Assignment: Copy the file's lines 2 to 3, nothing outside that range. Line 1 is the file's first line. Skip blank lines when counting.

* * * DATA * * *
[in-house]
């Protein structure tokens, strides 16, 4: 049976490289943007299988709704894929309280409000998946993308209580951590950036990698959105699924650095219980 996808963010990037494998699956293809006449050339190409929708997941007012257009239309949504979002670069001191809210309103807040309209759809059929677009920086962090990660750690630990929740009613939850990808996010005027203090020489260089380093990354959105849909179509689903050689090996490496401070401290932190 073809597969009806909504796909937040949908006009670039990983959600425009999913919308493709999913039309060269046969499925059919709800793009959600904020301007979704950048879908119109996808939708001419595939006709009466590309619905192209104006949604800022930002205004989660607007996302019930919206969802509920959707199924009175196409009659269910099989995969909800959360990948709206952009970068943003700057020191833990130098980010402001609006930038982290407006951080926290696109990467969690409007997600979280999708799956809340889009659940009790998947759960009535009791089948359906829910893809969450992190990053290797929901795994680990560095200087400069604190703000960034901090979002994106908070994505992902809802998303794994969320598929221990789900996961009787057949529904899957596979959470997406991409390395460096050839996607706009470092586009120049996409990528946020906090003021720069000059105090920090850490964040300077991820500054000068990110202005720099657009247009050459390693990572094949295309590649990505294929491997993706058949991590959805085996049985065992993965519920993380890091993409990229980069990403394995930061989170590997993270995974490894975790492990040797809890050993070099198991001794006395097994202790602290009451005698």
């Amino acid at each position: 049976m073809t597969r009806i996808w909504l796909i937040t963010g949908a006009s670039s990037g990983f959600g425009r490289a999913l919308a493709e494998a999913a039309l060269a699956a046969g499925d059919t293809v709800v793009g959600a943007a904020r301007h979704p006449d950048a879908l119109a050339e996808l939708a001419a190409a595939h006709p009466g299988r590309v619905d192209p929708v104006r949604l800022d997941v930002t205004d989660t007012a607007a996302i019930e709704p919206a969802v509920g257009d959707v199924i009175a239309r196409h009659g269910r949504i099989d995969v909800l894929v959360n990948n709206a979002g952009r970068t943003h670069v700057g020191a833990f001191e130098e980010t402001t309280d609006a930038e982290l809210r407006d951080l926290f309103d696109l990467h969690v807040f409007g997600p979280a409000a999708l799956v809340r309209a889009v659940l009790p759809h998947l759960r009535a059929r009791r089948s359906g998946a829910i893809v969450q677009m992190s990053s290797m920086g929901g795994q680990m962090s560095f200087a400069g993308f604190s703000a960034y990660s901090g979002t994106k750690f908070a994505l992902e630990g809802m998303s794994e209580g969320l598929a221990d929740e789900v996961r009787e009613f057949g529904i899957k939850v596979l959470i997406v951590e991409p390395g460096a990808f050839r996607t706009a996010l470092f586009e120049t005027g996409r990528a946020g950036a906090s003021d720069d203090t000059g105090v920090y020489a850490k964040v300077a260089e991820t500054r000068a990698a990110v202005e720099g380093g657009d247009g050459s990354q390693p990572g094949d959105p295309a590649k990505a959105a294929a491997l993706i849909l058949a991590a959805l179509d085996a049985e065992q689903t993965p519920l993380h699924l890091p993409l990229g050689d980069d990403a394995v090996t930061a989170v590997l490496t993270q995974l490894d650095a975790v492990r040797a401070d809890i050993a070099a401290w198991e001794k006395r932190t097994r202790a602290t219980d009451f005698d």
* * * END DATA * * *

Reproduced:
């Protein structure tokens, strides 16, 4: 049976490289943007299988709704894929309280409000998946993308209580951590950036990698959105699924650095219980 996808963010990037494998699956293809006449050339190409929708997941007012257009239309949504979002670069001191809210309103807040309209759809059929677009920086962090990660750690630990929740009613939850990808996010005027203090020489260089380093990354959105849909179509689903050689090996490496401070401290932190 073809597969009806909504796909937040949908006009670039990983959600425009999913919308493709999913039309060269046969499925059919709800793009959600904020301007979704950048879908119109996808939708001419595939006709009466590309619905192209104006949604800022930002205004989660607007996302019930919206969802509920959707199924009175196409009659269910099989995969909800959360990948709206952009970068943003700057020191833990130098980010402001609006930038982290407006951080926290696109990467969690409007997600979280999708799956809340889009659940009790998947759960009535009791089948359906829910893809969450992190990053290797929901795994680990560095200087400069604190703000960034901090979002994106908070994505992902809802998303794994969320598929221990789900996961009787057949529904899957596979959470997406991409390395460096050839996607706009470092586009120049996409990528946020906090003021720069000059105090920090850490964040300077991820500054000068990110202005720099657009247009050459390693990572094949295309590649990505294929491997993706058949991590959805085996049985065992993965519920993380890091993409990229980069990403394995930061989170590997993270995974490894975790492990040797809890050993070099198991001794006395097994202790602290009451005698």
């Amino acid at each position: 049976m073809t597969r009806i996808w909504l796909i937040t963010g949908a006009s670039s990037g990983f959600g425009r490289a999913l919308a493709e494998a999913a039309l060269a699956a046969g499925d059919t293809v709800v793009g959600a943007a904020r301007h979704p006449d950048a879908l119109a050339e996808l939708a001419a190409a595939h006709p009466g299988r590309v619905d192209p929708v104006r949604l800022d997941v930002t205004d989660t007012a607007a996302i019930e709704p919206a969802v509920g257009d959707v199924i009175a239309r196409h009659g269910r949504i099989d995969v909800l894929v959360n990948n709206a979002g952009r970068t943003h670069v700057g020191a833990f001191e130098e980010t402001t309280d609006a930038e982290l809210r407006d951080l926290f309103d696109l990467h969690v807040f409007g997600p979280a409000a999708l799956v809340r309209a889009v659940l009790p759809h998947l759960r009535a059929r009791r089948s359906g998946a829910i893809v969450q677009m992190s990053s290797m920086g929901g795994q680990m962090s560095f200087a400069g993308f604190s703000a960034y990660s901090g979002t994106k750690f908070a994505l992902e630990g809802m998303s794994e209580g969320l598929a221990d929740e789900v996961r009787e009613f057949g529904i899957k939850v596979l959470i997406v951590e991409p390395g460096a990808f050839r996607t706009a996010l470092f586009e120049t005027g996409r990528a946020g950036a906090s003021d720069d203090t000059g105090v920090y020489a850490k964040v300077a260089e991820t500054r000068a990698a990110v202005e720099g380093g657009d247009g050459s990354q390693p990572g094949d959105p295309a590649k990505a959105a294929a491997l993706i849909l058949a991590a959805l179509d085996a049985e065992q689903t993965p519920l993380h699924l890091p993409l990229g050689d980069d990403a394995v090996t930061a989170v590997l490496t993270q995974l490894d650095a975790v492990r040797a401070d809890i050993a070099a401290w198991e001794k006395r932190t097994r202790a602290t219980d009451f005698d």